Plaintiff property owners brought suit against DeKalb County and the City of Atlanta seeking an injunction and damages for continuing nuisance and inverse condemnation. DeKalb County raised the defenses of failure to state a claim, sovereign immunity, the statute of limitation, and waiver in its motion for partial summary judgment, which the trial court granted on all four grounds. The property owners appeal. We reverse the judgment.
DeKalb County has been operating the Snapfinger Water Pollution Control Plant on the South River since 1961. The property owners purchased their land on the other side of the river in 1970. They allege first becoming aware of noxious odors during the summer of 1972, which condition worsened with increased operations at the plant in 1975 to the point that their property has now been rendered unmarketable. They seek to enjoin the noise and odors as well as further pollution of the river, which they own to the midline. They claim to have notified the county in 1975, then filed this suit in 1976.
1. The first defense raised by DeKalb County, sovereign immunity, is clearly without merit. It argues that under the 1973 constitutional amendment providing for a state court of claims, Ga. L. 1973, pp. 1489-1490, no suits may be filed against a county without express statutory authority. DeKalb overlooks, however, the express terms of the amendment on which it relies: "Nothing contained herein shall constitute a waiver of the immunity of the state from suit, but such sovereign immunity is expressly reserved except to the extent of any waiver of immunity provided in this Constitution and such waiver or qualification of immunity as is now or may hereafter be provided by Act of the General Assembly." (Emphasis supplied.) Accord, Code Ann. 23-1502. In Fulton County v. Baranan, 240 Ga. 837 (242 SE2d 617) (1978)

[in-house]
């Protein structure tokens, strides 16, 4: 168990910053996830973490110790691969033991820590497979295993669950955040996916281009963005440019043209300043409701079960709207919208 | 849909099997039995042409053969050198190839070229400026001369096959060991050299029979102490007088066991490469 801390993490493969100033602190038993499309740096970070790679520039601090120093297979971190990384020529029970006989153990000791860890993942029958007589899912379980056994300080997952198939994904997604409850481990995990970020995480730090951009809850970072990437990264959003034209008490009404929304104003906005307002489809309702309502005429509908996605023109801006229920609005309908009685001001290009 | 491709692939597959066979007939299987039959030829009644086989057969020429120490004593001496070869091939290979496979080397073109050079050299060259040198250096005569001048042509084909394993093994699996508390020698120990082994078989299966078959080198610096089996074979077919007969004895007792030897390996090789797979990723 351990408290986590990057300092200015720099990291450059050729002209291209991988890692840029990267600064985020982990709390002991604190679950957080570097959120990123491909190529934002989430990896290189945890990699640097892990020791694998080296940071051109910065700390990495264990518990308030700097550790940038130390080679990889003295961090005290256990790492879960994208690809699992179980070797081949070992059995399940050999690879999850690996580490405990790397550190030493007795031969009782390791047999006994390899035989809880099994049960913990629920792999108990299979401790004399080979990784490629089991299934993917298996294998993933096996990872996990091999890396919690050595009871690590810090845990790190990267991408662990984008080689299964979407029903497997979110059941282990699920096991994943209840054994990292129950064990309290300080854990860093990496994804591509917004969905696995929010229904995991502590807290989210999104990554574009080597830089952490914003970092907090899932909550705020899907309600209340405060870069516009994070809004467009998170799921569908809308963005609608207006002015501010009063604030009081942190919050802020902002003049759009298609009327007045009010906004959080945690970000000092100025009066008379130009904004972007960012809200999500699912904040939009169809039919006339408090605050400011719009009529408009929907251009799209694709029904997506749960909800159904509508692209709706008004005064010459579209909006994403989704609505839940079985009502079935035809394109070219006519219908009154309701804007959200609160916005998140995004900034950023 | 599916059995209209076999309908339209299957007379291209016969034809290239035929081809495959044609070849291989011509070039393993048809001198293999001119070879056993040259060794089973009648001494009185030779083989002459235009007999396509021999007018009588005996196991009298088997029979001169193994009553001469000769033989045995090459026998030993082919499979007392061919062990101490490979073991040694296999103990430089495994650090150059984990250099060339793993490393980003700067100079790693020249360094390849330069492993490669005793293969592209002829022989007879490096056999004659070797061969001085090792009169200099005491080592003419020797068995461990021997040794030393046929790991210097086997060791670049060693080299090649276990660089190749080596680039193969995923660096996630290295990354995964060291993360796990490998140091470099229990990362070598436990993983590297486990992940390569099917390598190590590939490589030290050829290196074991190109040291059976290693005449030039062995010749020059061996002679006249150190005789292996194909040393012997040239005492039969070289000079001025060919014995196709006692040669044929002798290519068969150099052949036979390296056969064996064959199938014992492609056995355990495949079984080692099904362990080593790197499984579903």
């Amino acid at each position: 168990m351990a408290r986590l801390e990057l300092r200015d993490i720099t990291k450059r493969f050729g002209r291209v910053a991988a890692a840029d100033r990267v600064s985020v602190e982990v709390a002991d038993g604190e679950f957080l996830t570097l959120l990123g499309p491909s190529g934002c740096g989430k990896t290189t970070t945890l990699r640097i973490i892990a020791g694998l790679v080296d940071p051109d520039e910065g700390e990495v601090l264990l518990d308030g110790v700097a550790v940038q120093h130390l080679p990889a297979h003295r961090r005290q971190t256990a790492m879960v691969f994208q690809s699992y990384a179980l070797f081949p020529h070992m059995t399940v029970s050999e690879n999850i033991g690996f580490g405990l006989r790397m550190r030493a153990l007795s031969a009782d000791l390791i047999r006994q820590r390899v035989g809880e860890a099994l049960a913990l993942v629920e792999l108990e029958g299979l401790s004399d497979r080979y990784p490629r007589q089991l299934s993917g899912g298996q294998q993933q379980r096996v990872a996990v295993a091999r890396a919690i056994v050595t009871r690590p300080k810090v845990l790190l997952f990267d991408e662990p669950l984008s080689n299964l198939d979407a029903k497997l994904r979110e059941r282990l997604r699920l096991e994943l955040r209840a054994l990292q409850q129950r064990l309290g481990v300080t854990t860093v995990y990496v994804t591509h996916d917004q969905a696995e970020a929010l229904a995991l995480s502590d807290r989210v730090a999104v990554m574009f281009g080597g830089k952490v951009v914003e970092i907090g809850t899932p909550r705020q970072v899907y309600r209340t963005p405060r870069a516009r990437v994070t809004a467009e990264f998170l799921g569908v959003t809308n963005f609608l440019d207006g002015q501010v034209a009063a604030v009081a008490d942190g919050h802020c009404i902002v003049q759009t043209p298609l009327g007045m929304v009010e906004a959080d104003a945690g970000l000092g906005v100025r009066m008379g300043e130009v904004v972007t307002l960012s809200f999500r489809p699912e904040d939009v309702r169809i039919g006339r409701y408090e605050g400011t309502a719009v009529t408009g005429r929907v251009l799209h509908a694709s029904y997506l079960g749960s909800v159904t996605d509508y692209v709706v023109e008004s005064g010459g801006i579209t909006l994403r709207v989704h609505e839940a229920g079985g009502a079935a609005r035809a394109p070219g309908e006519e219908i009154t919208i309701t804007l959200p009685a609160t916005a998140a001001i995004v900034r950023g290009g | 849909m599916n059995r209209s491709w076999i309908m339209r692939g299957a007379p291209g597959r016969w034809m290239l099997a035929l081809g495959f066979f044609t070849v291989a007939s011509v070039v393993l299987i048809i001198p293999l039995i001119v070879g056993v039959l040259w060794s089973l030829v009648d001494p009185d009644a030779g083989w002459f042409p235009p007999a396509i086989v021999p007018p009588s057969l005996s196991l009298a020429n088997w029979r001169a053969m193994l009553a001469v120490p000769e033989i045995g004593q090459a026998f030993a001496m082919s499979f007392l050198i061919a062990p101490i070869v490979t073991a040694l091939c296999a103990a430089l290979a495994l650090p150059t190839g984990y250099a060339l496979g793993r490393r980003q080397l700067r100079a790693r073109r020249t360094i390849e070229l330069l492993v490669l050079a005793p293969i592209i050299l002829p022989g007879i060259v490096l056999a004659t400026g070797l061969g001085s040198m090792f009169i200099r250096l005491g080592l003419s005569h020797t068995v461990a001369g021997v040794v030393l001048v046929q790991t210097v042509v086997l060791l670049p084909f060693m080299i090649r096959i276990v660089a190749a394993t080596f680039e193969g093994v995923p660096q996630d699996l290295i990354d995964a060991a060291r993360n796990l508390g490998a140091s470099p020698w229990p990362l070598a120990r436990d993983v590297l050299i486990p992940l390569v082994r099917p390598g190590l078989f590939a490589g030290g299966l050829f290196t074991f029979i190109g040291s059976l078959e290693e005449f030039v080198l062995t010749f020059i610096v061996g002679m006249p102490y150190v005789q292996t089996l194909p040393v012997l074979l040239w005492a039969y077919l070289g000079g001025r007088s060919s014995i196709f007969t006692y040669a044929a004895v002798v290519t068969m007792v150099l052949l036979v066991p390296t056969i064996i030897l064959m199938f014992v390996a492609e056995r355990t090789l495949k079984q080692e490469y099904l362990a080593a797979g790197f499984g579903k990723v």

, we pointed out that certain nuisance suits for injunction and damages could be maintained against a county under the constitutional provisions against taking or damaging private property for public purposes. Ga. Const. 1976, Art. I, Sec. III, Par. I (Code Ann. 2-301). Also Ga. Const. 1976, Art. I., Sec. I, Par. I (Code Ann. 2-101); Fulton County v. Baranan, supra, Hill, J., concurring (deprivation of property without due process of law); Miree v. United States of America, 242 Ga. 126 (1978)
. Therefore, the Constitution provides for a waiver of sovereign immunity where a county creates a nuisance which amounts to an inverse condemnation.
2. DeKalb County next contends that the property owners failed to state a claim because the property owners alleged only noise and odor pollution and no physical invasion which caused injury to the property itself, 1
citing Austin v. Augusta Terminal R. Co., 108 Ga. 671 (34 SE 852) (1899)
. That case was one of several disapproved in Bowers v. Fulton County, 221 Ga. 731 (146 SE2d 884) (1966)
, as presenting too narrow a construction of the meaning of "property" under our Constitution. In Bowers, quoting Woodside v. City of Atlanta, 214 Ga. 75
, 85 (1966), we said: " 'The term [property] comprehends not only the thing possessed, but also, in strict legal parlance, means the rights of the owner in relation to land or a thing; the right of a person to possess, use, enjoy and dispose of it, and the corresponding right to exclude others from the use. 18 Am. Jur. 787, 156.' " (Emphasis supplied.) Therefore, no physical invasion damaging to the property need be shown; only an unlawful interference with the right of the owner to enjoy his possession. The property owners claim that increased noise and odors from the Snapfinger operation have resulted in an inverse condemnation of their property by interfering with the use and enjoyment of their land and in the creation of a nuisance by endangering their health.
We have already held in Division 1, supra, that a county is liable for inverse condemnation of property under our Constitution. Applying the definition of property from Bowers, supra, the owners have clearly stated a claim of inverse condemnation in alleging that the odors and noise from the county's sewage plant have interfered with their right to use, enjoy, and dispose of their property. Several cases have held odors and noises actionable. See Warren Co. v. Dickson, 185 Ga. 481 (195 SE 568) (1938)